When I think back of the years that I spent working on my master's degree, and then later on my doctorate, I think of many nights spent huddled over my desk with my laptop open and stacks of books in front of me, while I listened to groups of people my age walk by outside, laughing and joking as they went out to the bars and restaurants. And I kept working, because that was what I was supposed to. I've managed to survive grad school (so far), but I've had to give up a lot. Hopefully, one day it'll eventually pay off.

Thursday, October 21, 2010

Keeping Secrets

Have you ever heard of PostSecret? This guy named Frank Warren started a blog where people sent him postcards that they designed themselves with messages that revealed their secrets.

I've never sent in a postcard of my own, though I have thought about it. I do reveal a lot about my life in this blog, but there are several things that I never talk about. It does raise the question of what you're comfortable revealing about yourself to other people, and how much is too much. And there's also the fear of being judged, as if people will laugh at you and say, "I NEVER think anything like that! FREAK!"

But I do have a few secrets. Hopefully you won't think less of me once you know what they are.

Sometimes I wish that all undergrads would get abducted by aliens so that I'd never have to teach again. (No offense to the readers of my blog who are college students.)


I'm scared that I'm going to be alone for the rest of my life.


When I worked in retail, I wanted to tell all of the rude customers, "GET OUT! Do NOT come again!"

I've been in grad school for years. And I still have no idea what I'm doing.

I thought I wanted to spend the rest of my life as a college professor. But there are some days where I hate teaching.


I never had the urge to yell at anyone in public until I moved to Chicago.

I think that going to bars is about as much fun as getting my wisdom teeth pulled without anesthesia.

 I wish I could drive out into the open road and never come back.

So those are just a few of my secrets (though some of them might be too long to put on a postcard). I have other secrets, of course, but I'll only reveal them if I'm under oath. Or if I was given a lifetime supply of free Frappuccinos and M&Ms.

What about you? Have you ever thought about sending a postcard to PostSecret? Do you worry that someone you know might recognize your secret?

Tuesday, October 19, 2010

The Inventor

There are a lot of cool inventions out there. The iPod, for example, while totally expensive, is a great resource for a commuter like me. When I'm walking around on the street, I can turn it on and drown out the sounds of horns honking, people yelling at each other, and the guy who wears a sandwich board with his "predictions" printed on it and walks around with a megaphone claiming that the world is going to end and that the aliens are trying to communicate with us through our debit cards.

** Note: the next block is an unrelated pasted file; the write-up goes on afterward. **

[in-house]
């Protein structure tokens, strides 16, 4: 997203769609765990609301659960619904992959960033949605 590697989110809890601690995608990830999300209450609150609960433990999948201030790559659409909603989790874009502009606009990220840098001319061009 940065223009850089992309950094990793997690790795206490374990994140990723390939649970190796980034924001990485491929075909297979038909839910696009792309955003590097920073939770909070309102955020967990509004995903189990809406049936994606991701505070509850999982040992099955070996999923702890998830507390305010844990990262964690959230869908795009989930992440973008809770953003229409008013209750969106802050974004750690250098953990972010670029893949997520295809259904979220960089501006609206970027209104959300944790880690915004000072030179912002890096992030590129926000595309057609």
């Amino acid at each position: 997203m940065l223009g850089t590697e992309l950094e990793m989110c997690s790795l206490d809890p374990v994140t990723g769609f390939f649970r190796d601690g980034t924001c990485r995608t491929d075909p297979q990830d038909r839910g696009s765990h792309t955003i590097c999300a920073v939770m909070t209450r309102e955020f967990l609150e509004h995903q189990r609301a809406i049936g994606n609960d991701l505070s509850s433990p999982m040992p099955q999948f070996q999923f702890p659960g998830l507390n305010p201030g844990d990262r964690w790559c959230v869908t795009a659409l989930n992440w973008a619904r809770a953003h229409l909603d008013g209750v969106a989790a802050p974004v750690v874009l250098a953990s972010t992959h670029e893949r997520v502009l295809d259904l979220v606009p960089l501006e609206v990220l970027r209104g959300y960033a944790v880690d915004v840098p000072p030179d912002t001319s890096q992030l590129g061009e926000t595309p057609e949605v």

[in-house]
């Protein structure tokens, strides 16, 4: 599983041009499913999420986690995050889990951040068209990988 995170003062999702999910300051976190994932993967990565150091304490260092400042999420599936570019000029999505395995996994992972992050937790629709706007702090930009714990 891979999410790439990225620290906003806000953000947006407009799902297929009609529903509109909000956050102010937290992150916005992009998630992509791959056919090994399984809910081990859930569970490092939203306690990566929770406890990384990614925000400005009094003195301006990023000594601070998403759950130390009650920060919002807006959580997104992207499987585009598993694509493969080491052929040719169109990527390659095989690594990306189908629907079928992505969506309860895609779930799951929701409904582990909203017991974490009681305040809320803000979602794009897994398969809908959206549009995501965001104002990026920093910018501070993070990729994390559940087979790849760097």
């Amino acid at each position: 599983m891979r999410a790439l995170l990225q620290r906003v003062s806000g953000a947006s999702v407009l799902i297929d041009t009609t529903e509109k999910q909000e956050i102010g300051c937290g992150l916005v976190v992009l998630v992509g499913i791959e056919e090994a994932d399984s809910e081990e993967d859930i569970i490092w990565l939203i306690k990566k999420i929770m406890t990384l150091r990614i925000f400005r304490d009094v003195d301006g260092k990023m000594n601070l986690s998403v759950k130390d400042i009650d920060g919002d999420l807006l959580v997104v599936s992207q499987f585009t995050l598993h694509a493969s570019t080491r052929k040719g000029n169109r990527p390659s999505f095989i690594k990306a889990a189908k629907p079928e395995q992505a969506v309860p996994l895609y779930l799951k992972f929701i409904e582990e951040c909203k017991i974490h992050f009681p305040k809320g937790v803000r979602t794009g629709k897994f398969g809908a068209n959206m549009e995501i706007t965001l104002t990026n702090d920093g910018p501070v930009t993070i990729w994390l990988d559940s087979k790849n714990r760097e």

I've never really tried to invent anything on my own, though I do have a few ideas. For example, while I can understand the need for car alarms, I've found that they come with several problems. People in the city don't typically have driveways; they either park their cars in the street or in parking garages. So if their car alarm goes off, they could be blocks away and not hear it.

Many of them have installed the kind of alarm that emits several different-sounding alarms, aka How to Annoy Strangers without Even Trying, so the sound goes something like this: "WOOOOEEEEWOOOEEEWOOO.....BAMBAMBAMBAM...BEEEPBEEEPBEEEP....WOOOOEEEWOOOOEEEWOOO...." The alarms can go on for several minutes or hours, to the point that people like me who are subjected to listening to it are banging on the windows of their apartments and screaming, "Enough with the madness already!"

That's why I think that the car alarm should be modified, so that if your alarm goes off, your keychain starts lighting up (or have they invented that already?). Better yet, they should somehow find a way to put a tiny fist inside of the key chain, so that when the alarm goes off and the person fails to turn it off right away, the fist will come out of the chain, magically grow into a giant fist, and knock him out.

I've complained in more than one post about how some of my neighbors love their music SO MUCH that they believe that the entire building should listen to it. So they blast their music at top volume for hours, no matter what time of day it is. I think that there should somehow be a volume limit to music players, so that if the volume gets too high the volume will automatically be lowered, and then the song will switch from the death metal that my neighbors love so much to Kenny G, and will be incapable of being switched back. Or turned off.

Several of my neighbors are also incredibly lazy and leave their trash lying around in the hallway rather than put it in the garbage chute or the dumpster outside; some of them don't even bother to bag their junk. (And that is why I have a bug problem in my apartment, and I'm trying to figure out a way to gather up all the bugs and set them loose in my neighbors' apartments.)